• Avoid:
    • Greasy, fatty, or fried foods if they make your diarrhea worse
    • Raw vegetables and the skins, seeds, and stringy fibers of unpeeled fruits
    • High-fiber vegetables, such as broccoli, corn, dried beans, cabbage, peas, and cauliflower.
  • Also avoid very hot or cold food or beverages. Drink liquids that are at room temperature.
  • Limit foods and beverages that contain caffeine, such as coffee, some sodas, and chocolate.
  • If you have a sudden, short-term attack of diarrhea, try having nothing but clear liquids for the next 12 to 14 hours. This lets your bowel rest and replaces the important fluids lost during the diarrhea. Make sure your doctor or nurse knows about this problem.
  • Be careful when using milk and milk products. The lactose they contain can make diarrhea worse. Most people, though, can handle small amounts (about 1½ cups) of milk or milk products.
Lactose Intolerance
Lactose intolerance means that your body can't digest or absorb the milk sugar called lactose. Milk, other milk-based dairy products (such as cheese and ice cream), and foods to which milk has been added (such as pudding) may contain lactose.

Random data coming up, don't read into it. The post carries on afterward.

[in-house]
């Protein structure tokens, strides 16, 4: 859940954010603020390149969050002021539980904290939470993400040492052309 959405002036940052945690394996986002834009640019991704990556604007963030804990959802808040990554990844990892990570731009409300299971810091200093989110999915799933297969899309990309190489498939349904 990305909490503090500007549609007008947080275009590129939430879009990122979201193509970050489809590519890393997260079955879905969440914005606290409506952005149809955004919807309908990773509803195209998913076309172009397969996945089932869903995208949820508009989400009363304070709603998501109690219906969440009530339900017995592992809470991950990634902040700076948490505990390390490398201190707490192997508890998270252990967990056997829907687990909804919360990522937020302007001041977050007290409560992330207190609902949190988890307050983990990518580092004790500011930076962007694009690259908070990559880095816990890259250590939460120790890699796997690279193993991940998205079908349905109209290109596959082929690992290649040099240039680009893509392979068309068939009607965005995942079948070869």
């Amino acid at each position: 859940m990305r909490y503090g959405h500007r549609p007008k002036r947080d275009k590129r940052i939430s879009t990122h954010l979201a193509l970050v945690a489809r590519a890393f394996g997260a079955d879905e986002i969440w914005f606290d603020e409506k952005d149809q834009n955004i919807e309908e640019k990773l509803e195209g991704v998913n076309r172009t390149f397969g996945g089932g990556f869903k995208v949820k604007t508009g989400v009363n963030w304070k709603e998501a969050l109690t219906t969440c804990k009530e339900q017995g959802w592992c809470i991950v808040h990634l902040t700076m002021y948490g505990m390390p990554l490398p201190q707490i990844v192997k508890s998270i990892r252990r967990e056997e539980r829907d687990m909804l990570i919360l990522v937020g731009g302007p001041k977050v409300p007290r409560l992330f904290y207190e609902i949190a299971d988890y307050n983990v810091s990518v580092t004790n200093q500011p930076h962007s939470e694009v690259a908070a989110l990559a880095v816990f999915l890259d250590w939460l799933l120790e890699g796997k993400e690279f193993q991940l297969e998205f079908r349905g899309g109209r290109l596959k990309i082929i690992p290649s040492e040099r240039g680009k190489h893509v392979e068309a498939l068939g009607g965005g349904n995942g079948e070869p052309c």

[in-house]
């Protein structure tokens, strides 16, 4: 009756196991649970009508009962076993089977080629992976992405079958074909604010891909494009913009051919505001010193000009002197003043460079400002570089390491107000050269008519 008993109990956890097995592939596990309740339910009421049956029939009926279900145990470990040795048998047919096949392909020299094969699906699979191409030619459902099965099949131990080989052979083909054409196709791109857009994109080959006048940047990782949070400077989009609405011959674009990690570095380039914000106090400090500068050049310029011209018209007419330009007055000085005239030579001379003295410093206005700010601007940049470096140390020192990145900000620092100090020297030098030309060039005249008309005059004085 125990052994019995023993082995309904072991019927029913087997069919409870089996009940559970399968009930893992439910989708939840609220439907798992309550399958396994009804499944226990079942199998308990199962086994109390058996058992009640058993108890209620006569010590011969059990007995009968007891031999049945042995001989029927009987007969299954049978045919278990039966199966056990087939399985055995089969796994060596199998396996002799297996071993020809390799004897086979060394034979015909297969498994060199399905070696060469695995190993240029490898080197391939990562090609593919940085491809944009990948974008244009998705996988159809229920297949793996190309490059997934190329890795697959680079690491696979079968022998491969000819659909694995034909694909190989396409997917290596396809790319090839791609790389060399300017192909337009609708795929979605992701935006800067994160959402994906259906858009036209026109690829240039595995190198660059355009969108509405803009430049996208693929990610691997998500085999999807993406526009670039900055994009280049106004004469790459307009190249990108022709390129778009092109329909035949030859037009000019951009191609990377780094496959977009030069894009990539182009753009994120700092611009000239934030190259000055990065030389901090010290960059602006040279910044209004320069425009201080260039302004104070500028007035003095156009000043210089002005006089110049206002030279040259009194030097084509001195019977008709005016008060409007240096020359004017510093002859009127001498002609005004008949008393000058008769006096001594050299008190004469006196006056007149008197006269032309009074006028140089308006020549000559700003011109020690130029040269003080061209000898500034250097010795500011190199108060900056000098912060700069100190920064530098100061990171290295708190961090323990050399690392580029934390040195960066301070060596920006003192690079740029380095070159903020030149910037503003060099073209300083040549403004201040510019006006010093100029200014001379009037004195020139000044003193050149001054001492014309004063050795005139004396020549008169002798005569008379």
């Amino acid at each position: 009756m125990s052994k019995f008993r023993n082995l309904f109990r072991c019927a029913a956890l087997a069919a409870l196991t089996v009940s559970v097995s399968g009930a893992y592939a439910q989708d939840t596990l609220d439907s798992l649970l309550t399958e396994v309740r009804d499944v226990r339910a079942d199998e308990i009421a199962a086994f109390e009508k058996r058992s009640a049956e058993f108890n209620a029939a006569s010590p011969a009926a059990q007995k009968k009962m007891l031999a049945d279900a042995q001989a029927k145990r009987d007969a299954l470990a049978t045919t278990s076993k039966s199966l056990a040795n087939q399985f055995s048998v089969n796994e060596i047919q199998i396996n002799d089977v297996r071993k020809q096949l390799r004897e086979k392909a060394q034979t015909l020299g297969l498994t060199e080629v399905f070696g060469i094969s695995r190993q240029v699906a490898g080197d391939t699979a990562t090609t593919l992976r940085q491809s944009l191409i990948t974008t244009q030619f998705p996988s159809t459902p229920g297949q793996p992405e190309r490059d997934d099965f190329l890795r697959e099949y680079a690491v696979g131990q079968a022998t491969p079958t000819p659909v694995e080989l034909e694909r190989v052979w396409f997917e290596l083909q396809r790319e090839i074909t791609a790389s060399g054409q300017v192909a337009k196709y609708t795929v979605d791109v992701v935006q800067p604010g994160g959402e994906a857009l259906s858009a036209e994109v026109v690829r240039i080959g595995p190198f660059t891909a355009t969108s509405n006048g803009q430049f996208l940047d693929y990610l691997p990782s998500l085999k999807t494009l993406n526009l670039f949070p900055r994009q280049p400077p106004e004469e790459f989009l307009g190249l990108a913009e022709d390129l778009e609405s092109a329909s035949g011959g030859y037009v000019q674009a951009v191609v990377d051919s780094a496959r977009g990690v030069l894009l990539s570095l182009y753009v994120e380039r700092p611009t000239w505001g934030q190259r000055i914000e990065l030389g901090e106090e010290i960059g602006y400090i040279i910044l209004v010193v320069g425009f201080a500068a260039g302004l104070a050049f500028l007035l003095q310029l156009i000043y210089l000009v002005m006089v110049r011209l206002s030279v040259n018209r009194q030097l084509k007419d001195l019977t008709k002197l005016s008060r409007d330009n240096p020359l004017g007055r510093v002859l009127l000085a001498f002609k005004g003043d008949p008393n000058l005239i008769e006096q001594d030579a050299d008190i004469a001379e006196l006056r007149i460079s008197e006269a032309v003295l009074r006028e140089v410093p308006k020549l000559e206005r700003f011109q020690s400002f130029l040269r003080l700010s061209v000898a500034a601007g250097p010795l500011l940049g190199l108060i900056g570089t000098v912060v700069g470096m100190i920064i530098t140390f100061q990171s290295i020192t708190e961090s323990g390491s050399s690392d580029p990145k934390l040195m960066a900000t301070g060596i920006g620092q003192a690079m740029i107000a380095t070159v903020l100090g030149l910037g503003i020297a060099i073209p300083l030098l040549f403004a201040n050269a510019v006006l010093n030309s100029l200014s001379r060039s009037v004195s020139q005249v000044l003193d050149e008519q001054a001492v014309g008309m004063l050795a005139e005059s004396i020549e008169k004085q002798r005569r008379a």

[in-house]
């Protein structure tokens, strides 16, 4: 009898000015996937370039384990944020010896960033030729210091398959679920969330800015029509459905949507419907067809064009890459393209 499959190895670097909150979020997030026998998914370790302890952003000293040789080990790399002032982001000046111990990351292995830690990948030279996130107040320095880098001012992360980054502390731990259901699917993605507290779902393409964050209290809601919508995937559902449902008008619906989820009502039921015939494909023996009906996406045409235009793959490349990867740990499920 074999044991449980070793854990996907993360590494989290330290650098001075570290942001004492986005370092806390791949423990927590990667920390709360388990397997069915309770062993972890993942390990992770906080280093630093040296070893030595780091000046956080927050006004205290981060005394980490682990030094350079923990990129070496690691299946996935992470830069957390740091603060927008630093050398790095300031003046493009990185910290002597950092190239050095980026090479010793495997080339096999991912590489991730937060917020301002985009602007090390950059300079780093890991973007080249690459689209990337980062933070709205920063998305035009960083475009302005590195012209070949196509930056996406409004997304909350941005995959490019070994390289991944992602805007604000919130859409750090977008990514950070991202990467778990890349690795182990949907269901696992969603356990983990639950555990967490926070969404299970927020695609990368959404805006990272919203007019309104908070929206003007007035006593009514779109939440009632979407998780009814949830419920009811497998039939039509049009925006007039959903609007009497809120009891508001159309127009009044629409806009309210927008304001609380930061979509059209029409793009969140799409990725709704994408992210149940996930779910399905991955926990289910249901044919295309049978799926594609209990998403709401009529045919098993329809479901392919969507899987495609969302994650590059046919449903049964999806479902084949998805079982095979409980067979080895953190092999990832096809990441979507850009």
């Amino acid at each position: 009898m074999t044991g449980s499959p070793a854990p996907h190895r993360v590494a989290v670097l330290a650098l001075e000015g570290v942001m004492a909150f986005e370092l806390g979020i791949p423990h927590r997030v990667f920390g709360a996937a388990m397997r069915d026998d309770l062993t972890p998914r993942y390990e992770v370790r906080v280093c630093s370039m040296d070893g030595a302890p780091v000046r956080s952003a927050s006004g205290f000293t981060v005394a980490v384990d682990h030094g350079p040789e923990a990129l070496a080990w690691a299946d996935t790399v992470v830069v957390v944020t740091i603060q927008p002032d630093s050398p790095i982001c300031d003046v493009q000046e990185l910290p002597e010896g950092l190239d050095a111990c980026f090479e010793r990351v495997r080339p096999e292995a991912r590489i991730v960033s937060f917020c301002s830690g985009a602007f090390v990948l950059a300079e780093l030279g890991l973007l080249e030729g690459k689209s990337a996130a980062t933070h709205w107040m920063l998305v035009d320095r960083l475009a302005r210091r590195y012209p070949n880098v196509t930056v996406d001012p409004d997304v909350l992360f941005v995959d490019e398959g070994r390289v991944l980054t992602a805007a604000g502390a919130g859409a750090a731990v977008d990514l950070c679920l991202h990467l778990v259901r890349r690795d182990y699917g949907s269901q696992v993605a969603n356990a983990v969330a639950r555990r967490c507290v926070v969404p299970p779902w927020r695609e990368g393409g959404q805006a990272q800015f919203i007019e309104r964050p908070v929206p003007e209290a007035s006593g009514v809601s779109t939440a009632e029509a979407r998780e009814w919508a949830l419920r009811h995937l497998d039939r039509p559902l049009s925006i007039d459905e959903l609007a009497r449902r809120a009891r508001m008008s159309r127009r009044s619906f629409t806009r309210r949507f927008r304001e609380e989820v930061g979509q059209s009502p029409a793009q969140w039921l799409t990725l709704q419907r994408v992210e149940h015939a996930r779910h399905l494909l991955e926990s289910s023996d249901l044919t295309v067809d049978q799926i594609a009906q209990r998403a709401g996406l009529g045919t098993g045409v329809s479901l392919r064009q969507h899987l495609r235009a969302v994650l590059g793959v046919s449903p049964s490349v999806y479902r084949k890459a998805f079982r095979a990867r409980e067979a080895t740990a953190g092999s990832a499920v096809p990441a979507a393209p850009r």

Lactose intolerance may occur after treatment with some antibiotics, with radiation to the stomach, or with any treatment that affects the digestive tract. The part of your intestines that digests lactose may not work properly during treatment. For some people, the symptoms of lactose intolerance (such as gas, cramps, and diarrhea) disappear a few weeks or months after the treatments end, or when the intestine heals. For others, a permanent change in eating habits may be needed.
If you experience this problem, your healthcare provider may advise you to follow a diet that is low in foods that contain lactose. Talk to a registered dietitian to get advice and specific tips about how to follow a low-lactose diet. Your supermarket should carry milk and other products that have been modified to reduce or eliminate the lactose. You can also make your own low-lactose or lactose-free foods.
(Click Colon Cancer Recipes to see a simple recipe for lactose-free double chocolate pudding.)